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Direction of pressure force

  1. Dec 2, 2015 #1
    I am confused about the concept of pressure force.

    Let's say we have some pressure acting on a flat plate. Would the force associated with this pressure be oriented into or out of the plate? Intuition obviously tells me that the pressure force is acting into the plate, but the math appear to be saying it is acting out of the plate.
     
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  3. Dec 2, 2015 #2

    Svein

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    As usual, that depends on the situation. If the plate is at rest, the pressure forces on the plate are matched by equal and opposite forces from the plate (I say forces, since I can easily visualize situations where there are different pressures on each side of the plate).
     
  4. Dec 3, 2015 #3

    boneh3ad

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    Forces associated with fluid pressure act toward the surface in contact with the fluid.
     
  5. Dec 3, 2015 #4

    russ_watters

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    What math? Show us.
     
  6. Dec 3, 2015 #5

    A.T.

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    It doesn't matter if the plate is at rest, accelerating or whatever. There is always an equal but opposite force by the wall on the fluid per Newtons 3rd Law.
     
  7. Dec 3, 2015 #6

    A.T.

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    For positive absolute pressure the force by the fluid on the plate is into the plate.
     
  8. Dec 3, 2015 #7

    boneh3ad

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    Absolute pressure can only be positive.
     
  9. Dec 3, 2015 #8

    A.T.

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    Last edited by a moderator: May 7, 2017
  10. Dec 3, 2015 #9

    boneh3ad

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    Without reading the full article (I won't have access until I get to work) I can't say for certain how these authors define absolute pressure. I suspect it is likely different than the traditional context in fluid mechanics or kinetic theory, as a negative absolute pressure would imply a negative number of molecules of something in a given space.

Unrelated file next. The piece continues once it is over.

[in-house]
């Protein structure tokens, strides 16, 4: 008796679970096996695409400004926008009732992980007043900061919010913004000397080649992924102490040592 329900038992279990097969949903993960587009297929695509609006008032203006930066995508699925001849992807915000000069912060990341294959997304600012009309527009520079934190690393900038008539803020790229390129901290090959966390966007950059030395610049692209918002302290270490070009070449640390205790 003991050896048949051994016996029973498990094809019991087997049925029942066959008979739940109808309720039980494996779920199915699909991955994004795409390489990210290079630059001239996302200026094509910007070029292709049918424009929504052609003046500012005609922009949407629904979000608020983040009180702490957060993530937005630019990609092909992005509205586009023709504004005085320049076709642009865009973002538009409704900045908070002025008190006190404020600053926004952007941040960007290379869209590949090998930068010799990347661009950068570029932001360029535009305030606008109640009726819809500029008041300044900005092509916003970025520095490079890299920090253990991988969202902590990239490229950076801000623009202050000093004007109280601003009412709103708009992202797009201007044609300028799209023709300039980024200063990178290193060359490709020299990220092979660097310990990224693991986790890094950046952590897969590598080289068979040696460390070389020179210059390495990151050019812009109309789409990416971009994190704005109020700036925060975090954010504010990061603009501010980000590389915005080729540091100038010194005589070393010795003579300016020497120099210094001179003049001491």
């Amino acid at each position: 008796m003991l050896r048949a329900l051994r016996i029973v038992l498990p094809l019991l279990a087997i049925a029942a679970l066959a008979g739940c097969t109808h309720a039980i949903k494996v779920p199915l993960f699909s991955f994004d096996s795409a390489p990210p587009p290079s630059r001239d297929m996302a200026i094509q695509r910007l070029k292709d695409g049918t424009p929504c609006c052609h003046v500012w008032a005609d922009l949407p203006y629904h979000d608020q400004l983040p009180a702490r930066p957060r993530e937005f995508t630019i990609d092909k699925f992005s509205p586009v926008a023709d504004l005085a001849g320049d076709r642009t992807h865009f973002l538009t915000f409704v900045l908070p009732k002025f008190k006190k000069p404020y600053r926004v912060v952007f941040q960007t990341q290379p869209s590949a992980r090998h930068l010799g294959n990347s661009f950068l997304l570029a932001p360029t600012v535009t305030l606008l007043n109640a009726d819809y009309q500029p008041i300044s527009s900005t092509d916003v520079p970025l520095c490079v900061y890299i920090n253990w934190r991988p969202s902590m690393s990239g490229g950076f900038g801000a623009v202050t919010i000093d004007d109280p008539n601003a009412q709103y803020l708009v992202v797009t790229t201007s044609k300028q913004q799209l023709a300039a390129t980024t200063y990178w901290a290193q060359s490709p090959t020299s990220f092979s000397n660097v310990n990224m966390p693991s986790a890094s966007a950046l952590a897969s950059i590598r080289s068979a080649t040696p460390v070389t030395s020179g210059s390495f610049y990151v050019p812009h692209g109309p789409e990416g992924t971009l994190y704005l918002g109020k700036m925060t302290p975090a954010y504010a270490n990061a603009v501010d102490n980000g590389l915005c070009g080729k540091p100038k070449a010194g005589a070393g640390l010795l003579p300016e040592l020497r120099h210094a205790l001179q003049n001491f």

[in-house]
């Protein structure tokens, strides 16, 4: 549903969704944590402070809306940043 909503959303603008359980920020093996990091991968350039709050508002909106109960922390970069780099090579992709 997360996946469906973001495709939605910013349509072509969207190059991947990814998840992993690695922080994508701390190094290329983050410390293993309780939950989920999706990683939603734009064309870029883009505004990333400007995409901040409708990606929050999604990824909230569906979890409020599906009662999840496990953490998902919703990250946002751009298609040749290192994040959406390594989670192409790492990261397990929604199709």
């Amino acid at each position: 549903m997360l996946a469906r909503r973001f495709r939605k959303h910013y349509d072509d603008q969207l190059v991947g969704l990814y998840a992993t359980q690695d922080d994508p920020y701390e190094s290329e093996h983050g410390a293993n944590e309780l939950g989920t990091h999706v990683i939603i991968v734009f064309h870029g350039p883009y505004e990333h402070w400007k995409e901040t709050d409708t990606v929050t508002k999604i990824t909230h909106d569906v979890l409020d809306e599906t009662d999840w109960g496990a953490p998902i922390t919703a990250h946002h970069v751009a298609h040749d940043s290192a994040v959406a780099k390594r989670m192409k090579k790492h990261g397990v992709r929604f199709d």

Last edited by a moderator: May 7, 2017
  11. Dec 3, 2015 #10

    A.T.

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    Does the full sentence help?
    Also:
    https://en.wikipedia.org/wiki/Pressure#Negative_pressures

    For this discussion it's only relevant that a liquid can be under tension, so the force by the liquid on the walls is into the liquid (it pulls at the walls).
     
  12. Dec 3, 2015 #11

    boneh3ad

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    Okay but in the case where you have such a negative pressure, if it is only a result of intermolecular attraction in the fluid, then I would posit that the fluid is not tugging on the wall.
     
  13. Dec 3, 2015 #12
    Do you really feel it is worthwhile introducing this into the discussion, considering that the confusion of the OP, who is trying to understand how pressure acts in the other 99.999999999% of practical situations (i.e., not involving xylem) so that he can do his homework?
     
  14. Dec 3, 2015 #13

    A.T.

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    My answer to the OP was :

    For positive absolute pressure the force by the fluid on the plate is into the plate.

    I would have not mentioned negative pressure, if boneh3ad hadn't explicitly denied it's existence.
     
  15. Dec 3, 2015 #14

    boneh3ad

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    This doesn't make sense either now that I think about it. Essentially, surface tension is the exception to the no negative pressure rule if I am reading correctly. So except in the case of drops and bubbles, for example, negative absolute pressure is essentially not going to occur. I'm not sure it is therefore germane to the discussion, been such a relatively anomalous occurrence.
     
  16. Dec 3, 2015 #15

    A.T.

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    Trees are all around us.
     
  17. Dec 3, 2015 #16

    boneh3ad

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    Oh come on, I've already admitted defeat and that you've enlightened me and now you want to go this route? Yes, it is still a relatively anomalous occurrence. Out of all of the fluid dynamics occurring in the universe (or even just on this planet), it is still a very small percentage of these phenomena in which the concept of negative absolute pressure is relevant. The volume of water in trees on earth is, after all, pretty inconsequential compared to the volume of the water and all of the gases in the universe where this concept is not observed.

    So yes, I already conceded that negative absolute pressure seems to be a thing and you've sent me off on a tangent trying to learn more about it, but please don't act like negative absolute pressures are relevant to the vast majority of fluid flows. They aren't.
     
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